The programme is divided into three parts: foundation (two half-unit courses which provide a thorough grounding in immigration and migrant integration issues); specialisation (through a wide range of optional migration- and migration-related courses offered across LSE); and research (a 10,000-word research project on an advanced topic).
Additionally, if your timetable allows, it is recommended that you take the non-assessed course Interdisciplinary Research Methods and Design in preparation for your dissertation, as well as Engaging with Europe: Professional Skills – a programme of guest lectures from distinguished external speakers, including policy-makers, journalists and analysts from think tanks and business.
(* denotes half unit)
International Migration and Migrant Integration*
Examines contemporary sociological perspectives on migrant integration including theories of international migration; labour market incorporation; 'assimilation' and social integration; welfare and social rights; the second generation; educational attainment; and transnationalism.
International Migration and Immigration Management*
Offers a theoretically informed account of the challenges posed by international migration and resulting policy responses of migration management at the global, regional and bi-lateral levels.
Europe's Role in Global Migration Governance*
Examines Europe’s role in global migration governance, including: the externalisation of EU and European Member States’ migration policies, bilateral and multilateral agreements with third countries, cross-references between regional bodies of integration and courts, and Europe’s cooperation with international organisations.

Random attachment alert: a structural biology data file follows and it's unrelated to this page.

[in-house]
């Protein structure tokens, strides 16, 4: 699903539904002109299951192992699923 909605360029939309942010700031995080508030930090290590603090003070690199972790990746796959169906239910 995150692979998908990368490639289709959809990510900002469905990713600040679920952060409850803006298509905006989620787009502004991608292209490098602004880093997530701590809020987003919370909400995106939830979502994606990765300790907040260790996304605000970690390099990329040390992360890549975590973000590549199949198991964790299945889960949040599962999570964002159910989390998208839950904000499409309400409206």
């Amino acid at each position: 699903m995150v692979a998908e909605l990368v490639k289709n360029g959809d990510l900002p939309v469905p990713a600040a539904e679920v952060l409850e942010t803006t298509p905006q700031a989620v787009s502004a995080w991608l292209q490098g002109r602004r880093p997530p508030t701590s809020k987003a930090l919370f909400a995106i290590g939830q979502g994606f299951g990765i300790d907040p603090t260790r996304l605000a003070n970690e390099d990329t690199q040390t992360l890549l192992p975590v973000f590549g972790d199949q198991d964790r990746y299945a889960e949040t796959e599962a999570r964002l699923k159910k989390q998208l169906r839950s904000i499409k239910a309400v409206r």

Researching Migration: Research Questions and Research Methods (non-assessed)
Introduces you to a range of possible research strategies and helps you prepare for your dissertation research.
An independent research project of 10,000 words on an approved topic within the field.
Courses to the value of two units from a range of options
You can find the most up-to-date list of optional courses in the Programme Regulations section of the current School Calendar.
You must note however that while care has been taken to ensure that this information is up to date and correct, a change of circumstances since publication may cause the School to change, suspend or withdraw a course or programme of study, or change the fees that apply to it. The School will always notify the affected parties as early as practicably possible and propose any viable and relevant alternative options. Note that that the School will neither be liable for information that after publication becomes inaccurate or irrelevant, nor for changing, suspending or withdrawing a course or programme of study due to events outside of its control, which includes but is not limited to a lack of demand for a course or programme of study, industrial action, fire, flood or other environmental or physical damage to premises.
You must also note that places are limited on some courses and/or subject to specific entry requirements. The School cannot therefore guarantee you a place. Please note that changes to programmes and courses can sometimes occur after you have accepted your offer of a place. These changes are normally made in light of developments in the discipline or path-breaking research, or on the basis of student feedback. Changes can take the form of altered course content, teaching formats or assessment modes. Any such changes are intended to enhance the student learning experience. You should visit the School’s Calendar, or contact the relevant academic department, for information on the availability and/or content of courses and programmes of study. Certain substantive changes will be listed on the updated graduate course and programme information page.